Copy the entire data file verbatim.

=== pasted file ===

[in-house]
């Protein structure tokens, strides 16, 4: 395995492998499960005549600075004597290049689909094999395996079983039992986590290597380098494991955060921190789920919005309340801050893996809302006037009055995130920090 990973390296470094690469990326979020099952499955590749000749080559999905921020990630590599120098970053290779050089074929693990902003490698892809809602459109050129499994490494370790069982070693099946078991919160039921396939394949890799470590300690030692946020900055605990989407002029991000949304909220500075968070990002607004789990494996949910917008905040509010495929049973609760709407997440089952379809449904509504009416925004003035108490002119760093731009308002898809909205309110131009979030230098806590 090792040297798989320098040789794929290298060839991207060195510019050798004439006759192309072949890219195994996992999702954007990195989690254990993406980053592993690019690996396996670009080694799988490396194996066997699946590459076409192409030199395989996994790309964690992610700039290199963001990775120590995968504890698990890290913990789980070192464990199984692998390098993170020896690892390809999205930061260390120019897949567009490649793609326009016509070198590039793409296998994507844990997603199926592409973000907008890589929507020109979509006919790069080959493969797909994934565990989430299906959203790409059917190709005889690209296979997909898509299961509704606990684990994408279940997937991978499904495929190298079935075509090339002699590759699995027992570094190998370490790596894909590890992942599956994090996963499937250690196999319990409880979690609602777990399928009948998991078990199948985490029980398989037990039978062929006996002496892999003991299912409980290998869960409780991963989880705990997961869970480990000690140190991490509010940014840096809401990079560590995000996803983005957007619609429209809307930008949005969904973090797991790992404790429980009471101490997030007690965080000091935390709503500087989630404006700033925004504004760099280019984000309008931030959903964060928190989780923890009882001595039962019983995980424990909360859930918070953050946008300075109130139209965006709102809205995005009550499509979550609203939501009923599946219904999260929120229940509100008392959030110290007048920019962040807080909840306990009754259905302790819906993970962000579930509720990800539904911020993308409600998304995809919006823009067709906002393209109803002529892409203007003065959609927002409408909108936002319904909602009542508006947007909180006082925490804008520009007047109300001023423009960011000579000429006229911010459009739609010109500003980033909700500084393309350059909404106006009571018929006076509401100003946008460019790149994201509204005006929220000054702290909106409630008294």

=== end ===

[in-house]
């Protein structure tokens, strides 16, 4: 395995492998499960005549600075004597290049689909094999395996079983039992986590290597380098494991955060921190789920919005309340801050893996809302006037009055995130920090 990973390296470094690469990326979020099952499955590749000749080559999905921020990630590599120098970053290779050089074929693990902003490698892809809602459109050129499994490494370790069982070693099946078991919160039921396939394949890799470590300690030692946020900055605990989407002029991000949304909220500075968070990002607004789990494996949910917008905040509010495929049973609760709407997440089952379809449904509504009416925004003035108490002119760093731009308002898809909205309110131009979030230098806590 090792040297798989320098040789794929290298060839991207060195510019050798004439006759192309072949890219195994996992999702954007990195989690254990993406980053592993690019690996396996670009080694799988490396194996066997699946590459076409192409030199395989996994790309964690992610700039290199963001990775120590995968504890698990890290913990789980070192464990199984692998390098993170020896690892390809999205930061260390120019897949567009490649793609326009016509070198590039793409296998994507844990997603199926592409973000907008890589929507020109979509006919790069080959493969797909994934565990989430299906959203790409059917190709005889690209296979997909898509299961509704606990684990994408279940997937991978499904495929190298079935075509090339002699590759699995027992570094190998370490790596894909590890992942599956994090996963499937250690196999319990409880979690609602777990399928009948998991078990199948985490029980398989037990039978062929006996002496892999003991299912409980290998869960409780991963989880705990997961869970480990000690140190991490509010940014840096809401990079560590995000996803983005957007619609429209809307930008949005969904973090797991790992404790429980009471101490997030007690965080000091935390709503500087989630404006700033925004504004760099280019984000309008931030959903964060928190989780923890009882001595039962019983995980424990909360859930918070953050946008300075109130139209965006709102809205995005009550499509979550609203939501009923599946219904999260929120229940509100008392959030110290007048920019962040807080909840306990009754259905302790819906993970962000579930509720990800539904911020993308409600998304995809919006823009067709906002393209109803002529892409203007003065959609927002409408909108936002319904909602009542508006947007909180006082925490804008520009007047109300001023423009960011000579000429006229911010459009739609010109500003980033909700500084393309350059909404106006009571018929006076509401100003946008460019790149994201509204005006929220000054702290909106409630008294």